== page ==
Iran's public statement yesterday that it does not intend to threaten the strait may reflect some of those diplomatic pressures, applied on a preemptive basis, as well as reflecting the talk of collective military action. The statement has been taken as a good sign, though the possibility of an eventual Iranian move against the strait -- estimated by some officials earlier this week at 30 to 35 percent -- has not been written off.

The threat of an Iranian strike against Saudi Arabia or other non-combatant Gulf states was never considered as great in the eyes of Washington. The Saudis, however, displayed grave concern.

The Saudi request for help in bolstering Eastern Province air defenses, conveyed in Riyadh last Saturday through Ambassador John West and Gen. David C. Jones, chairman of the Joint Chiefs of Staff, led to urgent and unannounced meetings at the White House Sunday on a proposal to dispatch Air Force airborne warning and control planes. Other requests -- and other positive U.S. responses -- for building Saudi air defenses may be forthcoming.

A diminished prospect of immediate escalation brought few sighs of relief in official quarters, however. While the danger seemed reduced of a conflict going on quickly to ignite a general conflagration, the danger seemed enhanced of a conflict going on, and on, and on.

Reports from the war zone indicate the Iraq is nearing -- and by some accounts has already achieved -- a position in Khuziatan from which it can interrupt transportation, including rail and pipeline oil traffic, between Tehran and Iran's major oilfields along the Persian Gulf. Even if Iraqi forces do not advance much deeper, such a stranglehold is likely to be intolerable to Iran economically as well as politically.

Iran, in this situation, may be unable to expel the Iraqi forces militarily and unwilling to negotiate a deal, which is certain to involve concessions, to bring about their elimination through political means. There is little expectation that Iran will accept a cease-fire that leaves Iraqi forces well inside its long-established territory.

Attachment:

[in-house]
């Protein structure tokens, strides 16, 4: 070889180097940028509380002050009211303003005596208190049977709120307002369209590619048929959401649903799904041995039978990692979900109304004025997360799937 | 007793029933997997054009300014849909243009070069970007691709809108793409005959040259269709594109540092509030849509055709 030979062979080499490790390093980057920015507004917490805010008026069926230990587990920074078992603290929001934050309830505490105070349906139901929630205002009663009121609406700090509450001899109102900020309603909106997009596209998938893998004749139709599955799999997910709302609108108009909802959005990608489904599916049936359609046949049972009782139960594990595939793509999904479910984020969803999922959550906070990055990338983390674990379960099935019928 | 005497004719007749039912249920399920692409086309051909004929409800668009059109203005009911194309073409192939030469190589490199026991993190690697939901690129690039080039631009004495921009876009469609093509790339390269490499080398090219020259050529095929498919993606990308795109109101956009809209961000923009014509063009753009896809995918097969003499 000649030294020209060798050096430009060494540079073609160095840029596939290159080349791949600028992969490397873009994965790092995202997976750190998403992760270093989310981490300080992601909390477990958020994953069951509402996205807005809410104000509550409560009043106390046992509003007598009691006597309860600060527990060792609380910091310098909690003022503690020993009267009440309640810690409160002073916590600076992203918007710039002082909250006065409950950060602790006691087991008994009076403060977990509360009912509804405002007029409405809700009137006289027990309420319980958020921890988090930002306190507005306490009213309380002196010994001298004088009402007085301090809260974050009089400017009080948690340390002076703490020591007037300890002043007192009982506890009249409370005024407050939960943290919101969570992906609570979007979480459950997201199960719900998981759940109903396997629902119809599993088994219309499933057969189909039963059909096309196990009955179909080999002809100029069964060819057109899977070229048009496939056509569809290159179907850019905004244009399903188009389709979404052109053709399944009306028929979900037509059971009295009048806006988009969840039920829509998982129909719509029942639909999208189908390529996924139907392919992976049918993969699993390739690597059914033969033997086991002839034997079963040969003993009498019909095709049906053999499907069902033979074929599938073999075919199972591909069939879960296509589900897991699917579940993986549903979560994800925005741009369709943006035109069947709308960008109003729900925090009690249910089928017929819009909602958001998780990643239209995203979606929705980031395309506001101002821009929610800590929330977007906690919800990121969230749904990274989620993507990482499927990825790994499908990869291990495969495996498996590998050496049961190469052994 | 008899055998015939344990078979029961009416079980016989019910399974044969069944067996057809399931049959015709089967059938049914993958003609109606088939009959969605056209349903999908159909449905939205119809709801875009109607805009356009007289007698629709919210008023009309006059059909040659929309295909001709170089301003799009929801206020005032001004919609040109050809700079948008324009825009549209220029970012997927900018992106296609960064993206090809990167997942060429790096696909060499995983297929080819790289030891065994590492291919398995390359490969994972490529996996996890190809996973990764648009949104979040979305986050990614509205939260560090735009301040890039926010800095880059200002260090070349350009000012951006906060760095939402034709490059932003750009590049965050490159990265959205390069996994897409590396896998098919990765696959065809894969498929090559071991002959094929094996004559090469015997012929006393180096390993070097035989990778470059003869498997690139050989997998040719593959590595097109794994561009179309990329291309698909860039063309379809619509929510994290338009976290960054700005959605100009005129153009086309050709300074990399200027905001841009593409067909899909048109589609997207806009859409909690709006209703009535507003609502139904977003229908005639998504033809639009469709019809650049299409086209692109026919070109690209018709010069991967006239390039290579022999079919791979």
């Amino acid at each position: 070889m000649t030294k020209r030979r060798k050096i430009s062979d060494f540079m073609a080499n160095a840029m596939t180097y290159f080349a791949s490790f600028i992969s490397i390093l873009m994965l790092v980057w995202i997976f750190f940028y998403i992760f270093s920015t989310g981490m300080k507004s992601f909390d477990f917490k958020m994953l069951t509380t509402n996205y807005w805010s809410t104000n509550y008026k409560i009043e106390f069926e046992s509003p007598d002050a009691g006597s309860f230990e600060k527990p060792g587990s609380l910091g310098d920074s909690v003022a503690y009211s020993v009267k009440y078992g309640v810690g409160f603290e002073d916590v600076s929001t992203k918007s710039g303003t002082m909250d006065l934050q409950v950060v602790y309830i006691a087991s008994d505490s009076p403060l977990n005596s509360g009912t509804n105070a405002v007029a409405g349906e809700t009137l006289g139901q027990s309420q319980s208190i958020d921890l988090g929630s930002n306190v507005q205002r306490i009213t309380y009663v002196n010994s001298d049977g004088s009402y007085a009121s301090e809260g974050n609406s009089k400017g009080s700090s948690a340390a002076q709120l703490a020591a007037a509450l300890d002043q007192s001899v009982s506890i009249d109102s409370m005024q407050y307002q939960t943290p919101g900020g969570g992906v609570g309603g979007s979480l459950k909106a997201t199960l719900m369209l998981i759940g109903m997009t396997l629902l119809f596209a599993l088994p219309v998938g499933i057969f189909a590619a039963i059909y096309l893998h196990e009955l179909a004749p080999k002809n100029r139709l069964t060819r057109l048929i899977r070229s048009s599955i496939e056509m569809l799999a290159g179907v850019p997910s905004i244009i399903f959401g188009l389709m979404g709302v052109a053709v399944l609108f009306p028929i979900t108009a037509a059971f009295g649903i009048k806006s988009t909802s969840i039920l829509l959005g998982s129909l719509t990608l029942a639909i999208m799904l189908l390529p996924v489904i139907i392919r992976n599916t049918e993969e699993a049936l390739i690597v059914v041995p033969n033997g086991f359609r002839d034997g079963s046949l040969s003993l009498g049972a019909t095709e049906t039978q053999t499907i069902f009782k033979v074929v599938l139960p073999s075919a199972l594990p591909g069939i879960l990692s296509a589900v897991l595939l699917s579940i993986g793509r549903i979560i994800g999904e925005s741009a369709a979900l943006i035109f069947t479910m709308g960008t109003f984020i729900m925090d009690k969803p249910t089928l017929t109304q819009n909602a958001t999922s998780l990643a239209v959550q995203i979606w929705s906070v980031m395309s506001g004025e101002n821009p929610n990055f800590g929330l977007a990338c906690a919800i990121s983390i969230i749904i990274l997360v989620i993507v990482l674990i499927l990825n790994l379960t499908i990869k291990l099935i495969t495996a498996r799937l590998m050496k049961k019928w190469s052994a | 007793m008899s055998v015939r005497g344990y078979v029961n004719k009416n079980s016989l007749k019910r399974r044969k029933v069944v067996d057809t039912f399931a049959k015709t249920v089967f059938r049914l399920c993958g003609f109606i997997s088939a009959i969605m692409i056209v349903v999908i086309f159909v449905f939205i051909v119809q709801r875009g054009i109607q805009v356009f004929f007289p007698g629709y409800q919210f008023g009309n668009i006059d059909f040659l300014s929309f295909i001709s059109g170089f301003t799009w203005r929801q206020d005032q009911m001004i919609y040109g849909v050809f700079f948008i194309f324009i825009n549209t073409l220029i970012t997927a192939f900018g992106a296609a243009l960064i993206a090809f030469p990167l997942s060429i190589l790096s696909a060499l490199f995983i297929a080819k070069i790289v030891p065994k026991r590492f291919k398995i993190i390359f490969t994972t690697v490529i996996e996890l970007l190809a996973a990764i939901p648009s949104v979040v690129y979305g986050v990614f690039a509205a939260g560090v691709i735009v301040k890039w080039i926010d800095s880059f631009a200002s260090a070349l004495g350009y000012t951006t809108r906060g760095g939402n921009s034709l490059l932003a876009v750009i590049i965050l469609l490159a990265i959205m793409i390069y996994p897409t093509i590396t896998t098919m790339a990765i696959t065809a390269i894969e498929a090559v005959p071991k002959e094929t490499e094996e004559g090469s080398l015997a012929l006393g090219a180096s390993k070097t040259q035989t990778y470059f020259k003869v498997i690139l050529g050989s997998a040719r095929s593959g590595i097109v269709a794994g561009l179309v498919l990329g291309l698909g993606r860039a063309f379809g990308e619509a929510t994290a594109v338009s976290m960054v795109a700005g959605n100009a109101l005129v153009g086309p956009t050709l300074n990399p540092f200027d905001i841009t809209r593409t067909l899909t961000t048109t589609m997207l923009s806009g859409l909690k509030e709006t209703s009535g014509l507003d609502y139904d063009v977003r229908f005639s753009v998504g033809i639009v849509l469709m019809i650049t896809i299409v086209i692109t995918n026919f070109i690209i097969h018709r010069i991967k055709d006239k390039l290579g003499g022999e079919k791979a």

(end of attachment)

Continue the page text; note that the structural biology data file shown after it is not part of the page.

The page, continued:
Nor are outside forces -- whether the United States, Soviet Union or the Arab lands across the Gulf -- exerting pressure on Iraq to withdraw its forces from occupied Iran. In fact, at this point the word "withdrawal" has been hardly heard from any quarter as the Iraqis continue their slow advance into Iran along a broad front.

Unless Iraq is willing to retreat from Khuzistan of its own volition, which seems unlikely at the moment, the prospect is for protracted struggles, both military and political. It will not be a stable situation but a highly unstable one involving air and ground attacks, sabotage, inflamed hatreds and the ever present possibility of new escalation or extension of the war.

In such a struggle, each country will continue to use military power to deny the other the use of its oil assets. This much-needed petroleum will also be denied to the world at large, causing a renewal of the psychology of scarcity which in 1979 led to a re redoubling of international oil prices, with grave economic and political repercussions for many nations.